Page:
Getting Started

Using NServiceBus.Router for atomic update-and-publish in WebAPI

NuGet Package: NServiceBus.Router (3.x)

This is a community-maintained project
Target Version: NServiceBus 7.x
Particular Software's NServiceBus.MessagingBridge package offers similar functionality to the NService.Router community package and should be considered for multi-transport operations.

This sample shows how to use the SQL Server transport in the ASP.NET Core WebAPI application to implement atomic update-and-publish while using a different transport for the backend. Basic concepts related to hosting NServiceBus endpoints in the MVC application are intentionally skipped but available in the basic MVC Core sample.

Very often the web controller needs to modify the data in a database and publish a message as part of handling a single HTTP request. For consistency these two operations need to be done atomically. That means that if either of them fails, nothing is visible to the outside world. If the transport used by the system does not support distributed transactions, the solution is to use a dedicated specialized transport only for the frontend, and route messages between the two transports using NServiceBus.Router.

The most convenient transport for the frontend is SQL Server transport as it can easily share the connection and transaction with a data access library such as EntityFramework.

The NServiceBus.Connector.SqlServer community project takes this idea even further and exposes a familiar IMessageSession API for web controllers. Internally the connector hosts a SQL-to-target transport router.

Running the solution

When the solution is run, four console windows are open. Press enter in the Client window to make a HTTP call to the Frontend. The HTTP request is handled by an async WebAPI controller. The client creates an Order entity through EntityFramework and publishes an NServiceBus even. The event is routed, via the Router, to the Backend application which logs the fact that it received the message.


Ensure an instance of SQL Server (Version 2016 or above for custom saga finders sample, or Version 2012 or above for other samples) is installed and accessible on localhost and port 1433. A Docker image can be used to accomplish this by running docker run -e 'ACCEPT_EULA=Y' -e 'MSSQL_SA_PASSWORD=yourStrong(!)Password' -p 1433:1433 -d in a terminal.

Alternatively, change the connection string to point to different SQL Server instance.

At startup each endpoint will create its required SQL assets including databases, tables, and schemas.

This sample automatically creates database update_and_publish.

Code walk-through

The solution consists of five projects.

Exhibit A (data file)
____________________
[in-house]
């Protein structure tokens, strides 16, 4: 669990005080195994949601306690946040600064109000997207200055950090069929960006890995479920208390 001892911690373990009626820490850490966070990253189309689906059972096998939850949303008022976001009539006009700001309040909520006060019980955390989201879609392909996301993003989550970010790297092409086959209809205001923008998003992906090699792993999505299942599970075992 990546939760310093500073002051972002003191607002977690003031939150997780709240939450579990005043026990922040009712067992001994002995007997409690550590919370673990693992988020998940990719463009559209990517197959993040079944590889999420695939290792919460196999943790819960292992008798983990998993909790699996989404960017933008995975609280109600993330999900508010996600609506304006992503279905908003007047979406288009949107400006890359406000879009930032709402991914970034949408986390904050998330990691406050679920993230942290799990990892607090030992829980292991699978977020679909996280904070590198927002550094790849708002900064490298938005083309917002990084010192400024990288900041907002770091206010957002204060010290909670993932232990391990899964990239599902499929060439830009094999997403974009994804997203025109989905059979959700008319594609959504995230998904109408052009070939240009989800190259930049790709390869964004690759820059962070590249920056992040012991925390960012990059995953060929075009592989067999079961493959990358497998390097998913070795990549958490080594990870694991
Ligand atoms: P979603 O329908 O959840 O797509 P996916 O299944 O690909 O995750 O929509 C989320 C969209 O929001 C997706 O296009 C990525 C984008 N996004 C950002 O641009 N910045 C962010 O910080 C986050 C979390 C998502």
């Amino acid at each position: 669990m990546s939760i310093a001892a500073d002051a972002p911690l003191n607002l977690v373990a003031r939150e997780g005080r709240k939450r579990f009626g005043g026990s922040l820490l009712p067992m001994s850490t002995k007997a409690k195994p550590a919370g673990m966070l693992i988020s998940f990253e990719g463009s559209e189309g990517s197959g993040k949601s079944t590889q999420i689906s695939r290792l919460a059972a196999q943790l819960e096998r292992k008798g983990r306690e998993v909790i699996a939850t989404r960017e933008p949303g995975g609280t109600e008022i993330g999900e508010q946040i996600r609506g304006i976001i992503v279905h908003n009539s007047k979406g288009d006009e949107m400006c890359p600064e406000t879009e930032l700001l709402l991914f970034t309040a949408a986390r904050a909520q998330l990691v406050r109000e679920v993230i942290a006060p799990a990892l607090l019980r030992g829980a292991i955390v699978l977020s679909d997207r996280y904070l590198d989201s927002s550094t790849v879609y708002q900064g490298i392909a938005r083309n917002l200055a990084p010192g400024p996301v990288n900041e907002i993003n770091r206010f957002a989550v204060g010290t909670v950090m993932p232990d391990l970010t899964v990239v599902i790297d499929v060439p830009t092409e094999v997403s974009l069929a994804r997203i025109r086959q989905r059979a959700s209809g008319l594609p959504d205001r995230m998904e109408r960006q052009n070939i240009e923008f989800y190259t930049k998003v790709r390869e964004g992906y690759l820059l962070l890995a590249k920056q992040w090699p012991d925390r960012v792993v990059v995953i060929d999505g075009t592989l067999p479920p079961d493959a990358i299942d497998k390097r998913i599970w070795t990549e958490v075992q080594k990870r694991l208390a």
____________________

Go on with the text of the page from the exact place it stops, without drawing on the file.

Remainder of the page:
The Shared project contains the message contracts.


The Client project calls the Frontend HTTP API to create orders. It does not use NServiceBus.


The Frontend project contains an NServiceBus endpoint that runs the SQL Server transport.

var endpointConfiguration = new EndpointConfiguration("Samples.Router.UpdateAndPublish.Frontend");

var transport = endpointConfiguration.UseTransport<SqlServerTransport>();


In contains an async controller for handling API requests that stores data in a database and publishes an event.

public async Task<string> Post([FromBody] string orderId)
    using (var connection = connectionFactory())
        await connection.OpenAsync().ConfigureAwait(false);
        using (var transaction = connection.BeginTransaction())
            var dataContext = new FrontendDataContext(connection);

            dataContext.Orders.Add(new Order
                OrderId = orderId

            var message = new OrderAccepted
                OrderId = orderId
            var options = new PublishOptions();
            var transportTransaction = new TransportTransaction();
            await messageSession.Publish(message, options).ConfigureAwait(false);

            await dataContext.SaveChangesAsync().ConfigureAwait(false);

    log.Info($"Order {orderId} accepted.");
    return $"Order {orderId} accepted.";

Both connection and transaction objects need to be passed to EntityFramework session. Connection and transaction are passed to NServiceBus transport using the TransportTransaction API.


The Backend project contains an NServiceBus endpoint that runs the Learning transport. The Backend processes OrderAccepted events. Because these events are published by an endpoint that is hosted behind a router, NServiceBus.Router subscription API has to be used.

var routerConnector = transport.Routing().ConnectToRouter("Samples.Router.UpdateAndPublish.Router");
    eventType: typeof(OrderAccepted),
    publisherEndpointName: "Samples.Router.UpdateAndPublish.Frontend");
The publisher (Frontend endpoint) does not need any routing configuration.

In real-life systems the backend is likely to not be monolithic (single logical endpoint) but rather a collection of logical endpoints communicating via NServiceBus. Since this sample assumes that the backend transport does not support distributed transactions, in order to provide Exactly-Once semantic message processing guarantees in the backend endpoints the Outbox feature should be used.


The Router project sets up a bi-directional connection between SQL Server and Learning transports.

var routerConfig = new RouterConfiguration("Samples.Router.UpdateAndPublish.Router");

var frontendInterface = routerConfig.AddInterface<SqlServerTransport>("SQL", t =>

var backendInterface = routerConfig.AddInterface<LearningTransport>("Learning", t => { });

var staticRouting = routerConfig.UseStaticRoutingProtocol();
staticRouting.AddForwardRoute("SQL", "Learning");
staticRouting.AddForwardRoute("Learning", "SQL");



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